MEDCAC panel shows low confidence in CT lung screening
April 30, 2014 -- CT lung cancer screening for high-risk individuals in the Medicare program received a vote of low confidence by a panel of medical experts meeting in Baltimore today. The vote seriously weakens the case for establishing Medicare payment for low-dose CT lung cancer screening.
Radiologists hit hard by CT code bundling
April 29, 2014 -- When reimbursement codes for CT of the abdomen and pelvis were bundled in 2011, there was a dramatic 29% reduction in imaging payments for these procedures, according to a study in the May American Journal of Roentgenology. Radiologists were the most affected, concluded Dr. David C. Levin and colleagues from Thomas Jefferson University.
CAR: Canadian radiologists should champion appropriate imaging
April 29, 2014 -- MONTREAL - Championing a cause such as appropriateness in imaging is a way for Canadian radiologists to improve their visibility as a profession, as well as protect their turf, said the immediate past president of the Canadian Association of Radiologists (CAR) at the society's annual meeting last week.
Radiology's top tweeters: Dr. James Rawson
April 25, 2014 -- Our series on the top tweeters in radiology continues with a profile of Dr. James Rawson, also known on Twitter as @Jim_Rawson_MD. With nearly 1,600 followers, Rawson ranks in radiology's top five -- although if you ask him about it, he might not care, as securing a rabid following isn't his goal in the social media world.
GAO releases report on effect of imaging accreditation
April 25, 2014 -- The U.S. Government Accountability Office (GAO) has released a report to the U.S. Department of Health and Human Services and various congressional committees outlining the impact that Medicare imaging accreditation has had on access to advanced diagnostic imaging. The bottom line? It's not clear.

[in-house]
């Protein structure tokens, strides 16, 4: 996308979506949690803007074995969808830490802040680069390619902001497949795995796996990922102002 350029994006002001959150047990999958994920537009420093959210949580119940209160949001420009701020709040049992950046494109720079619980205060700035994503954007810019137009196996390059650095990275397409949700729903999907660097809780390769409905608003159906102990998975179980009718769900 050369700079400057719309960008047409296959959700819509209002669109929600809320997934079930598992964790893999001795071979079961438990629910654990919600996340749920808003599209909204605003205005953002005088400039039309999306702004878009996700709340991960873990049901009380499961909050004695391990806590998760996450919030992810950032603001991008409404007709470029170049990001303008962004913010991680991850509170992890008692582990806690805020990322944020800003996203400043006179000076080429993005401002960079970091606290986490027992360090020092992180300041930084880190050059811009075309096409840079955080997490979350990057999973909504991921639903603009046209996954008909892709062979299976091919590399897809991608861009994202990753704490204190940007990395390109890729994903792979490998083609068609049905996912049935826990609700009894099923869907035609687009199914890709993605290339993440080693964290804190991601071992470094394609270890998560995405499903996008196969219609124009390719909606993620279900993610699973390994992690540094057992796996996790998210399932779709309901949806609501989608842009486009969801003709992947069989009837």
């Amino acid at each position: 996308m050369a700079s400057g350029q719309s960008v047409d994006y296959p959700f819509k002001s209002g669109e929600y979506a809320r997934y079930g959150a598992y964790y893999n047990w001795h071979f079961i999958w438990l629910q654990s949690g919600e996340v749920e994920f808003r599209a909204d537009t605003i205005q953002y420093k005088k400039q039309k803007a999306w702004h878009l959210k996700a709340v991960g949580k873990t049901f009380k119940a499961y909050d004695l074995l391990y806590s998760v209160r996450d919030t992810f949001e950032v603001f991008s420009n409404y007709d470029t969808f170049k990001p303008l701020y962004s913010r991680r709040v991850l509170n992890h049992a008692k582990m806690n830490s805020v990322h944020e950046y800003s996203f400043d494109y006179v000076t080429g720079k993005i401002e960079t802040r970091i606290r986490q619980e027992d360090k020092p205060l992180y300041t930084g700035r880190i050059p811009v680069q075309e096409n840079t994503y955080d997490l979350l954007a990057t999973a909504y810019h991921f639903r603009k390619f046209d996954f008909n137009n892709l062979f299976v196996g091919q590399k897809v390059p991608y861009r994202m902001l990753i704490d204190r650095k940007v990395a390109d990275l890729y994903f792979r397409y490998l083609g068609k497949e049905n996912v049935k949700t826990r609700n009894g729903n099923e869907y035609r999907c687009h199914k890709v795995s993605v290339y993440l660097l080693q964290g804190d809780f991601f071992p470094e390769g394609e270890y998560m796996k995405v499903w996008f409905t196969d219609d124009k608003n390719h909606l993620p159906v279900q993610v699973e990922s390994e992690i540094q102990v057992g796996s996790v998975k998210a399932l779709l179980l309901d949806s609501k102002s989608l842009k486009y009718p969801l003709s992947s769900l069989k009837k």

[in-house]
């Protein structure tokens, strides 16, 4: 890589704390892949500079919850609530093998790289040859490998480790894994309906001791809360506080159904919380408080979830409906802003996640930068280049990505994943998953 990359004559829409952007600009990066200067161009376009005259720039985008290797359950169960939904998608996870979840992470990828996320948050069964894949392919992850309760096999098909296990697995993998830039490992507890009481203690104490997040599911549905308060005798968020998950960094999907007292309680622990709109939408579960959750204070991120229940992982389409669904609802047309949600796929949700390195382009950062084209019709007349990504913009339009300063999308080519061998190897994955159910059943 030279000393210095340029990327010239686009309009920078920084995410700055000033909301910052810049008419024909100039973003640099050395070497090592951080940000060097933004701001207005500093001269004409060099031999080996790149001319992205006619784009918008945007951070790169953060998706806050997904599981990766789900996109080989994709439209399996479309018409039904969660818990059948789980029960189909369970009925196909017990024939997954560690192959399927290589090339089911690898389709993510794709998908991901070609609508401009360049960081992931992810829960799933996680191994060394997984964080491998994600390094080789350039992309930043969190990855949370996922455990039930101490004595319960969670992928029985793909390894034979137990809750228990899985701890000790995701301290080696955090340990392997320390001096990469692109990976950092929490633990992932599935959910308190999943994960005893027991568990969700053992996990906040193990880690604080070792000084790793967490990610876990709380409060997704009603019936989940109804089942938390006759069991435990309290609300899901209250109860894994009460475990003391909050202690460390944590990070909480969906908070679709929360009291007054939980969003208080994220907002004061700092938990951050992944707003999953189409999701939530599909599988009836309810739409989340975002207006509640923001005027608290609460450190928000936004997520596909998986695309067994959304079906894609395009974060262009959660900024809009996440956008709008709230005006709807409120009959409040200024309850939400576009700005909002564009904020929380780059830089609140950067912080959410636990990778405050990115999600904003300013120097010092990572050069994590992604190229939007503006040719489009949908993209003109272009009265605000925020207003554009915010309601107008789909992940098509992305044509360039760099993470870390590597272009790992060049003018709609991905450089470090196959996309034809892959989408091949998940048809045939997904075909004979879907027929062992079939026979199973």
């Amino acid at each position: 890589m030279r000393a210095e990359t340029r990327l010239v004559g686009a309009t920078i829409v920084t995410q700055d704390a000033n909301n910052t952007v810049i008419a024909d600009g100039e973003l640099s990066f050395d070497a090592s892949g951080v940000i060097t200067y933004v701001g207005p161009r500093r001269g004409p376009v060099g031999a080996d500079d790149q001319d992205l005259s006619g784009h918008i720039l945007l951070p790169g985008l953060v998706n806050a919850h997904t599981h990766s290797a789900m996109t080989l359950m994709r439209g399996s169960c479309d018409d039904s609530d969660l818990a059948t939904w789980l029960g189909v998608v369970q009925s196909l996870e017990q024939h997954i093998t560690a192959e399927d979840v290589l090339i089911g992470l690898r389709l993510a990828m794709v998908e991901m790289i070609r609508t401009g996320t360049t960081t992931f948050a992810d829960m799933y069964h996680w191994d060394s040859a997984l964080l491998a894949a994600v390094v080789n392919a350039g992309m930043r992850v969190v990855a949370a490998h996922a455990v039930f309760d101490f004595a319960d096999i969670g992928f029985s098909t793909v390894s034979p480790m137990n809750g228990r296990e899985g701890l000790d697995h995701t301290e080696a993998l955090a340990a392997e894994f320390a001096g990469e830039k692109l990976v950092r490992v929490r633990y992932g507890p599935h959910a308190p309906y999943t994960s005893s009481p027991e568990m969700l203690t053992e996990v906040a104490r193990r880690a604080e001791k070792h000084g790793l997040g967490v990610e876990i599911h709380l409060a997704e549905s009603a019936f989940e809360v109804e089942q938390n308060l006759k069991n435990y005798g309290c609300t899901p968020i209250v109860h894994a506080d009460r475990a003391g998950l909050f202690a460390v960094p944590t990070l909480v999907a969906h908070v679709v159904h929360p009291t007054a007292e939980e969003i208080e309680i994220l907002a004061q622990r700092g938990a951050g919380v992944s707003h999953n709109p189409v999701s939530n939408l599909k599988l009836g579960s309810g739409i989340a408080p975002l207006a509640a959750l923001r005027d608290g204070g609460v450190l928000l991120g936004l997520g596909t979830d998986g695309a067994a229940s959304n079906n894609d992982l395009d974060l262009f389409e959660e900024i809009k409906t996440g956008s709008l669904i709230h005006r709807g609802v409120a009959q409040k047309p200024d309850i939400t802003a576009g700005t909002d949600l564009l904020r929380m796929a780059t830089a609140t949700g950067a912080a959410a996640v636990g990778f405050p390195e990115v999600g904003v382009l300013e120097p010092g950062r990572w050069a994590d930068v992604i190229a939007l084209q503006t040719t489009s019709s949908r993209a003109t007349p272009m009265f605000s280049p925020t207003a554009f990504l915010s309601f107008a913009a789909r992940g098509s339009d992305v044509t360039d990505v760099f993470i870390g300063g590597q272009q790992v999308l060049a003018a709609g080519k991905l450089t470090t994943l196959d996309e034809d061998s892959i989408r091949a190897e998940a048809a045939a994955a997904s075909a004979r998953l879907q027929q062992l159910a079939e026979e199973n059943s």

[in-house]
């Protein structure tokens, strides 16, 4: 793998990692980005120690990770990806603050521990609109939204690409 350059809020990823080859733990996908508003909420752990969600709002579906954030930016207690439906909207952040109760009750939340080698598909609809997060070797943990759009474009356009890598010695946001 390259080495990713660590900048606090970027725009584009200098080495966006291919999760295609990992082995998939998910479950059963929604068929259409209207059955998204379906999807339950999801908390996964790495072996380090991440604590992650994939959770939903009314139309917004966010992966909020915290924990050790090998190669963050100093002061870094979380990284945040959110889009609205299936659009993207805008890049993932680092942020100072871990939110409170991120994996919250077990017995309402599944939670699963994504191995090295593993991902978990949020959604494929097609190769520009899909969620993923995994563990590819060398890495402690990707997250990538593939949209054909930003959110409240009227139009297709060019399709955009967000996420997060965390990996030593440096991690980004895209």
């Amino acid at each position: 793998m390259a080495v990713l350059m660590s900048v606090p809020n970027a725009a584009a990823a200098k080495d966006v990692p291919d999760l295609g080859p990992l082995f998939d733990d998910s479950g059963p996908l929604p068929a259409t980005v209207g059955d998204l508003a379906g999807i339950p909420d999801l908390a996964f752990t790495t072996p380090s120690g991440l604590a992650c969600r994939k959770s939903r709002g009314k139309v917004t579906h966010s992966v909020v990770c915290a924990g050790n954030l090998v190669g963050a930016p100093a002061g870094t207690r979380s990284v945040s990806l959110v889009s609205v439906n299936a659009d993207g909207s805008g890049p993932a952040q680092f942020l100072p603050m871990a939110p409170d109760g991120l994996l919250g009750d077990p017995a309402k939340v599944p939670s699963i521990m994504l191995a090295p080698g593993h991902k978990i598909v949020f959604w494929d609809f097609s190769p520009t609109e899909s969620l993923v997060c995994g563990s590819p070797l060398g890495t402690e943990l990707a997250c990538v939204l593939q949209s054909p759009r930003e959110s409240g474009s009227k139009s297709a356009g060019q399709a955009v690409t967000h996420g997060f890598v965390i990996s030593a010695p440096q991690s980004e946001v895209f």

Researchers turn to technologists for better clinical histories
April 11, 2014 -- Researchers from Ohio were able to dramatically improve the clinical histories submitted with patient images by turning to radiologic technologists, who provided far more detailed -- and useful -- histories than referring physicians. The researchers believe the more complete histories will lead to better image interpretation.
Is there a silver lining to the 2014 SGR patch?
April 10, 2014 -- The latest effort to avert cuts to Medicare physician payments mandated by the sustainable growth rate (SGR) formula may be another in a long line of temporary fixes, but it also represents a victory for radiology, with language mandating the use of appropriateness criteria, transparency around payment policy, and radiation dose management.
Radiology ranks No. 7 of Medicare highest-paid specialties
April 10, 2014 -- Well, it could have been worse. Radiology ranked seventh of the top 10 medical specialties that received the most in Medicare payments in 2012, based on data released April 9 by the U.S. Department of Health and Human Services.
Mary's Musings: Radiologists must rule professional evaluation
April 7, 2014 -- Physician performance evaluation is moving from a nice-to-have option to a necessity, thanks to Joint Commission rules being adopted across the U.S. Dr. Mary Morrison Saltz believes this is a good time for radiologists to take control of the evaluation process -- before someone does it for them.
Long-term fix dead, Senate passes 1-year SGR patch
April 1, 2014 -- With hopes dashed for a permanent fix, on March 31 the U.S. Senate, by a vote of 64 to 35, cleared legislation passed by the U.S. House of Representatives to implement a 12-month patch to stave off cuts mandated by the sustainable growth rate (SGR) formula, set to go into effect April 1.